Elon Musk tweeted Saturday he will sue Alameda County in his escalating battle to restart Tesla’s flagship Fremont, California plant. An epic twitter battle ensued in the hours following the tweet with some twitter followers offering support and others threatening to boycott the company for flouting government edicts.
The news makes for high drama, but don’t be surprised if the stock gets a pass.
(ticker: TSLA) shares, to this point, have been relatively immune to production stoppage issues arising from the Covid-19 pandemic.
Musk, however, took a dramatic tone, calling Alameda health officials “unelected and ignorant” and said the ongoing lockdown was the “final straw” and that future facilities would be in Nevada and Texas. Musk’s ire is rising because Alameda county, along with others in the San Francisco region, recently extended the local stay at home order through the end of May. The order was set to expire May 4
The company, though, sounded more measured. It posted a “return to work playbook” on its website, illustrating how the car maker planned to restart production safely and pointing out Tesla is the largest manufacturer in the state.
A similar issue reared arose over Chinese production last week. Tesla’s other full assembly facility is in Shanghai and opened around the beginning of the year. That plant has been shut for about a week. Originally, the plant went down for local holidays and planned maintenance. But the plant, according to multiple reports, didn’t reopen on schedule. Wall Street has speculated that Covid-19 related parts shortages are to blame. Tesla didn’t respond to multiple requests for comment about the plant.
The stoppage in China prompted Roth Capital analyst Craig Irwin to write in a Friday research report the unplanned outage “underlines downside risk” to Tesla’s second-quarter forecasts. He recommends investors be wary of the stock.
Others on Wall Street weren’t as concerned. “This is not a big deal,” New Street Research analyst Pierre Ferragu told Barron’s. Any problems, according to Ferragu, should be temporary and aren’t important when looking at Tesla stock over a longer time horizon. He is a Tesla bull. He rates shares the equivalent of Buy and has Street-high $1,100 price target. The Shanghai production certainly didn’t hit the stock. Tesla shares rose 5.1% Friday to $819.42 a share. The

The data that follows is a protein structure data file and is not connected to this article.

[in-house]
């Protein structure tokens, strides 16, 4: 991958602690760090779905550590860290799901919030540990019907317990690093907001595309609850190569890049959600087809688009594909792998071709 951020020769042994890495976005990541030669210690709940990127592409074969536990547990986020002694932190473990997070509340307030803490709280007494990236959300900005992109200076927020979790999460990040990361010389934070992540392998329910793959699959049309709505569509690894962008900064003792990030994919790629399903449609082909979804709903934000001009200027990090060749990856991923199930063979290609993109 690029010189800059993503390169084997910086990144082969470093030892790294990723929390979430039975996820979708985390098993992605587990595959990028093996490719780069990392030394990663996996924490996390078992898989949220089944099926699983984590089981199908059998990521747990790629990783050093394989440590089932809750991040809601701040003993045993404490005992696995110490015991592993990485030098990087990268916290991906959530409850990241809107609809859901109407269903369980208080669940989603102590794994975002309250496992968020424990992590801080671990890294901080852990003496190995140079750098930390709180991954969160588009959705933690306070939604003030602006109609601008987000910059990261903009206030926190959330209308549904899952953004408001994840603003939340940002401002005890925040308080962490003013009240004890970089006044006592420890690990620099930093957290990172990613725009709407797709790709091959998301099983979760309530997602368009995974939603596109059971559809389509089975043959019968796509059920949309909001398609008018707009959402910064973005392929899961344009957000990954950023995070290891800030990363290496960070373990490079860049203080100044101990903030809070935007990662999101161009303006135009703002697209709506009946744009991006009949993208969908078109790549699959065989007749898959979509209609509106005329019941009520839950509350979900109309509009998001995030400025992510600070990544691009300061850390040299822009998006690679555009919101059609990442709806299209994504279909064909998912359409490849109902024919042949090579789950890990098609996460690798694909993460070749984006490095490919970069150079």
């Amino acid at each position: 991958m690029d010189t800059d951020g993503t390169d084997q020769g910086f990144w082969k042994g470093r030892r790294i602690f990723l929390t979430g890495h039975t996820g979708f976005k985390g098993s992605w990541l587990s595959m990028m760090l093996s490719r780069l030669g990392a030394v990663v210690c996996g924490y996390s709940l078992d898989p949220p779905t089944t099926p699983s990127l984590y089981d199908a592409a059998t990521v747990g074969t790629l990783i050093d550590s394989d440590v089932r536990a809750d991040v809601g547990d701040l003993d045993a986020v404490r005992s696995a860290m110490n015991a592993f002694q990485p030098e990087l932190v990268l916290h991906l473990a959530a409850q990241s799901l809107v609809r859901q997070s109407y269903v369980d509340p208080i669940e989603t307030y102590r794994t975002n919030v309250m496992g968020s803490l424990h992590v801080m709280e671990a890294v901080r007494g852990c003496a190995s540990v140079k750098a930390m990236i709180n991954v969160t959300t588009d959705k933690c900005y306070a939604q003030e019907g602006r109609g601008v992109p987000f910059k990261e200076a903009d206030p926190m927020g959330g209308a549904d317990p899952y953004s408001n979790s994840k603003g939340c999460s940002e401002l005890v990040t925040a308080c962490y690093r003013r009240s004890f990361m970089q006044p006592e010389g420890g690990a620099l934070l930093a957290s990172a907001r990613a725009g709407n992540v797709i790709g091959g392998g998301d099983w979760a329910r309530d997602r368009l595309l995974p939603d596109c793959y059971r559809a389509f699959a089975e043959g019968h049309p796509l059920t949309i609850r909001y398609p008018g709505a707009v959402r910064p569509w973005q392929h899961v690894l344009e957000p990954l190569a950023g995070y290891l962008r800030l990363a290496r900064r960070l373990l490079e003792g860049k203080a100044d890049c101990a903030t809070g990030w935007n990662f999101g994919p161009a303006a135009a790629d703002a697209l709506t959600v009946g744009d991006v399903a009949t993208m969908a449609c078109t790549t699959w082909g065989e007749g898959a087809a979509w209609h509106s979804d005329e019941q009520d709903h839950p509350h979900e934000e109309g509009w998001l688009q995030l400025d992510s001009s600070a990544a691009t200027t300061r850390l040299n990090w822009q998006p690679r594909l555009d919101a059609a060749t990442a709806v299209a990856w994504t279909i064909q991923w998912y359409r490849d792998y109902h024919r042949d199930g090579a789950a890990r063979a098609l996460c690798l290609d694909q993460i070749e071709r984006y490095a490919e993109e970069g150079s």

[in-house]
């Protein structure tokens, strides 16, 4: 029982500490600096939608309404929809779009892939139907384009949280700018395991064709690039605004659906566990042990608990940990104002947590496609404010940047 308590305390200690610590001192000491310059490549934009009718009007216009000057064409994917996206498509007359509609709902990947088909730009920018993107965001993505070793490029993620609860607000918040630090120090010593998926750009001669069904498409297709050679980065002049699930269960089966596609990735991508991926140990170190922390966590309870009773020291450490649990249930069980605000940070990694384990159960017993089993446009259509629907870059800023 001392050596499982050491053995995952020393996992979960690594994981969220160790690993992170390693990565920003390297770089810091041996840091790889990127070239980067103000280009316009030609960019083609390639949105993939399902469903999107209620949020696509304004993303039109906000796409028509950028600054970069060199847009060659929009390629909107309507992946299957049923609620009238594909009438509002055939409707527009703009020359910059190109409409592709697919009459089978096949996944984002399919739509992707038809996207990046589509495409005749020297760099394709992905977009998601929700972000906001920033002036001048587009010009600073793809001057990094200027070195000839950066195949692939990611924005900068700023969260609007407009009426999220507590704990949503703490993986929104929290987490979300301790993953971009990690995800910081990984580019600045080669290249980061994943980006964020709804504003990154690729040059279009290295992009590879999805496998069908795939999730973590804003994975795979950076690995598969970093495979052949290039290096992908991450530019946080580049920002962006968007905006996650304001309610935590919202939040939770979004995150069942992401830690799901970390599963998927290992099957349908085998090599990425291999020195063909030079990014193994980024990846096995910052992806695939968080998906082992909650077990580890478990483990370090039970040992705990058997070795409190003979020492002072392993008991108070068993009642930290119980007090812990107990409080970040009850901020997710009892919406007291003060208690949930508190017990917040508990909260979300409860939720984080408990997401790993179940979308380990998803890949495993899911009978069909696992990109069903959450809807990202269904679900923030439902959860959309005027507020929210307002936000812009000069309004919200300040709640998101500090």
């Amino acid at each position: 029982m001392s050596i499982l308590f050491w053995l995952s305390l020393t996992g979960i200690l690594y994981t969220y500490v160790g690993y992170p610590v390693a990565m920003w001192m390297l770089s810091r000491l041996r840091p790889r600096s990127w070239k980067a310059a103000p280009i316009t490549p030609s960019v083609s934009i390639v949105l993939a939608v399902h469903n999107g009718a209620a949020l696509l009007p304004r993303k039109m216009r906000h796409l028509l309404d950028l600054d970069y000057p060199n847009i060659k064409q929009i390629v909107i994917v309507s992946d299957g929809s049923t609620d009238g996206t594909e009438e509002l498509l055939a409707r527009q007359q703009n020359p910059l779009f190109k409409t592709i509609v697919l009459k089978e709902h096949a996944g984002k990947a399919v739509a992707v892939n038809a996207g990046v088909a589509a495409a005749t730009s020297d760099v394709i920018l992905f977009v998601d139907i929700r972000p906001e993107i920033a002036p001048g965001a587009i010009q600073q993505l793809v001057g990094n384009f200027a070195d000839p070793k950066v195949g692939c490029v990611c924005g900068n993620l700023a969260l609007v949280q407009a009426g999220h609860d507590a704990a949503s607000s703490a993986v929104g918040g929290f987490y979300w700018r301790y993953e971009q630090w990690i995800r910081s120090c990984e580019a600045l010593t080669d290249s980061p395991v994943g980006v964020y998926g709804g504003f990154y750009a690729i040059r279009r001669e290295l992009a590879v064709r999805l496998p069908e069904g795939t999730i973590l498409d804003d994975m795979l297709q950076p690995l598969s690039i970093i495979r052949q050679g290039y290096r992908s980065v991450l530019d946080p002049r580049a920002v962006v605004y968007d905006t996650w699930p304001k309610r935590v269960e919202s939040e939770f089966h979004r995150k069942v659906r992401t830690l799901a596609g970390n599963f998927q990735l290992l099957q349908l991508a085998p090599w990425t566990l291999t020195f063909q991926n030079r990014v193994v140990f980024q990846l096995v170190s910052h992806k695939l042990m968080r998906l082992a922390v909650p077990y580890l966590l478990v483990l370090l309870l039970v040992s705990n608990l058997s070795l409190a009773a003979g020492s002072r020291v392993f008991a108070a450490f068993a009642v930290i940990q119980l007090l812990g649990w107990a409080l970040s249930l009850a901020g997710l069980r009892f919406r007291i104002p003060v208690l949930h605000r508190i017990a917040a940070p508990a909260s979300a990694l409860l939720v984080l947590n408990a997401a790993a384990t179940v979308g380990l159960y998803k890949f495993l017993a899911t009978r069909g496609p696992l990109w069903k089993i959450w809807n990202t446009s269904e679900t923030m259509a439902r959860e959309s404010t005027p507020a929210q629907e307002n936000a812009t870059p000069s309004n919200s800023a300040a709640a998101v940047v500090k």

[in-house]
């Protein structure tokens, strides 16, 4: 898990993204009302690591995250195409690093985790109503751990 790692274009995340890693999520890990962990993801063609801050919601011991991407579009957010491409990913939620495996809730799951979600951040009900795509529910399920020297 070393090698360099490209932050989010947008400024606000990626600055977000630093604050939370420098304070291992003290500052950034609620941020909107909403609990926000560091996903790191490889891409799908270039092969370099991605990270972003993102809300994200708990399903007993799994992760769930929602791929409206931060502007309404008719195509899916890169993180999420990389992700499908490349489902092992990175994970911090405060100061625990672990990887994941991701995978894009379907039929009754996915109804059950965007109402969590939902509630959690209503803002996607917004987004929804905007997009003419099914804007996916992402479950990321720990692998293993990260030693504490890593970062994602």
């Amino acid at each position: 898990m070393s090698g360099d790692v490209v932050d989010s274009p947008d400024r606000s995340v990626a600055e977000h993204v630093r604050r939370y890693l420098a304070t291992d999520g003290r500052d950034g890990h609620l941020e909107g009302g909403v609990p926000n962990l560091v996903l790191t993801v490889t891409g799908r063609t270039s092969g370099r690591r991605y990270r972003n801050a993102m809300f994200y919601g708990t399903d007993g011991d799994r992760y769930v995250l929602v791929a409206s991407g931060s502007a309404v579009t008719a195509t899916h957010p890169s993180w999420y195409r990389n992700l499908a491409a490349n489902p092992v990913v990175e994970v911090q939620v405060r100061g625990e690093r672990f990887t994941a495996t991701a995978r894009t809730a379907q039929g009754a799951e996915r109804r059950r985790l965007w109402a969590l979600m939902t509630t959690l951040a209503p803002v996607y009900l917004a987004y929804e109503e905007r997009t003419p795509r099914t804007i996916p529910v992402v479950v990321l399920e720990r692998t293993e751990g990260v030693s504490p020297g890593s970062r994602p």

Both analysts have a point. Parts shortages are likely as the global economy restarts after a Covid-related slumber. They aren’t a surprise. And manufacturing should return to normal eventually. Still, Tesla’s incredible stock run has been catalyzed, in part, by strong quarterly earnings. Second-quarter 2020 numbers will matter to investors. Tesla shares are up more than 240% over the past 12 months.
Deciding whether Tesla’s second-quarter earnings are good or bad will be difficult. Wall Street estimates are all over the place, ranging from about 40,000 to 120,000 units. The average is 70,000 cars to be delivered during the current quarter, while Irwin’s estimate is 60,000 units. As a result, investors might have to give the company a pass.
The delivery dichotomy also illustrates how widely Wall Street opinions on Tesla stock vary. Price targets range from roughly $300 to north of $1,000, with Roth’s Irwin, who rates shares the equivalent of Sell, putting a $350 price target for the shares, and New Street’s Ferragu sitting at $1,100. The average analyst price target at about $620 is notably below recent trading levels, while the average target price for stocks in the
Dow Jones Industrial Average
implies a gain of 13%.
Tesla is a controversial stock led by a controversial executive—and will almost certainly stay that way.
Write to Al Root at firstname.lastname@example.org